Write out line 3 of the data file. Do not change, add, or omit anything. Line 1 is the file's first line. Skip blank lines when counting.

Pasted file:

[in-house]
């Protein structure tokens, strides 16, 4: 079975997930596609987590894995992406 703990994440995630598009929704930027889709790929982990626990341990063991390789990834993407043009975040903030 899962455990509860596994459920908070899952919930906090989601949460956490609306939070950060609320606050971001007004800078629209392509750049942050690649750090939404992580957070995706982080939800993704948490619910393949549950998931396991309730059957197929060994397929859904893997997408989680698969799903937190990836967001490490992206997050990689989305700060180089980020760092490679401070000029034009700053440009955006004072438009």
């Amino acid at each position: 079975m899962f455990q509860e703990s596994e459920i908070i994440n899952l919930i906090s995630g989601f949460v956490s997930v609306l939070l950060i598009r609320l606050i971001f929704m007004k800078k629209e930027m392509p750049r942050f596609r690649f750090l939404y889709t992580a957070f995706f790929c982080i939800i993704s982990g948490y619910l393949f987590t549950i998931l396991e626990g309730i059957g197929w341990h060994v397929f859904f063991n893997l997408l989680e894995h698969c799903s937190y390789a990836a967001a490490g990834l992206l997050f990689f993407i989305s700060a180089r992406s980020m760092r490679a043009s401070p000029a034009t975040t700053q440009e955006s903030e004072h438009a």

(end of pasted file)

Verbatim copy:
């Amino acid at each position: 079975m899962f455990q509860e703990s596994e459920i908070i994440n899952l919930i906090s995630g989601f949460v956490s997930v609306l939070l950060i598009r609320l606050i971001f929704m007004k800078k629209e930027m392509p750049r942050f596609r690649f750090l939404y889709t992580a957070f995706f790929c982080i939800i993704s982990g948490y619910l393949f987590t549950i998931l396991e626990g309730i059957g197929w341990h060994v397929f859904f063991n893997l997408l989680e894995h698969c799903s937190y390789a990836a967001a490490g990834l992206l997050f990689f993407i989305s700060a180089r992406s980020m760092r490679a043009s401070p000029a034009t975040t700053q440009e955006s903030e004072h438009a």